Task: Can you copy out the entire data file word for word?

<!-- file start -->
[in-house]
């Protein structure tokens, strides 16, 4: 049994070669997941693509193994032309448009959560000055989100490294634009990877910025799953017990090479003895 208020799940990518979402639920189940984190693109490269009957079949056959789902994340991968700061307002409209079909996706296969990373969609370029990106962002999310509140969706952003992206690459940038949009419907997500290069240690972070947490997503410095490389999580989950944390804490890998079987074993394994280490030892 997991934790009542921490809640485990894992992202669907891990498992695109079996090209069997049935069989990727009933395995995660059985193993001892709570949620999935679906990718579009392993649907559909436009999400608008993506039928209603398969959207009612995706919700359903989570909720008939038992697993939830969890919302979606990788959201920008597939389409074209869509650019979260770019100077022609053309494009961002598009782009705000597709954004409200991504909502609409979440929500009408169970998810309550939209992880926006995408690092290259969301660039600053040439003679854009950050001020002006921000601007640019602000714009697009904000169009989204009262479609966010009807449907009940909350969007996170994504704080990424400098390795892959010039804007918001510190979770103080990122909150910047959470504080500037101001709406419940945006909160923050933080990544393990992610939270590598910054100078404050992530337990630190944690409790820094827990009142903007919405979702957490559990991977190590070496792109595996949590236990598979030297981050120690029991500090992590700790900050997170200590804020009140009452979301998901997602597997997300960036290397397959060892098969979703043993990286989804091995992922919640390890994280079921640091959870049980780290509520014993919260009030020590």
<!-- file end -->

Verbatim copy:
[in-house]
């Protein structure tokens, strides 16, 4: 049994070669997941693509193994032309448009959560000055989100490294634009990877910025799953017990090479003895 208020799940990518979402639920189940984190693109490269009957079949056959789902994340991968700061307002409209079909996706296969990373969609370029990106962002999310509140969706952003992206690459940038949009419907997500290069240690972070947490997503410095490389999580989950944390804490890998079987074993394994280490030892 997991934790009542921490809640485990894992992202669907891990498992695109079996090209069997049935069989990727009933395995995660059985193993001892709570949620999935679906990718579009392993649907559909436009999400608008993506039928209603398969959207009612995706919700359903989570909720008939038992697993939830969890919302979606990788959201920008597939389409074209869509650019979260770019100077022609053309494009961002598009782009705000597709954004409200991504909502609409979440929500009408169970998810309550939209992880926006995408690092290259969301660039600053040439003679854009950050001020002006921000601007640019602000714009697009904000169009989204009262479609966010009807449907009940909350969007996170994504704080990424400098390795892959010039804007918001510190979770103080990122909150910047959470504080500037101001709406419940945006909160923050933080990544393990992610939270590598910054100078404050992530337990630190944690409790820094827990009142903007919405979702957490559990991977190590070496792109595996949590236990598979030297981050120690029991500090992590700790900050997170200590804020009140009452979301998901997602597997997300960036290397397959060892098969979703043993990286989804091995992922919640390890994280079921640091959870049980780290509520014993919260009030020590």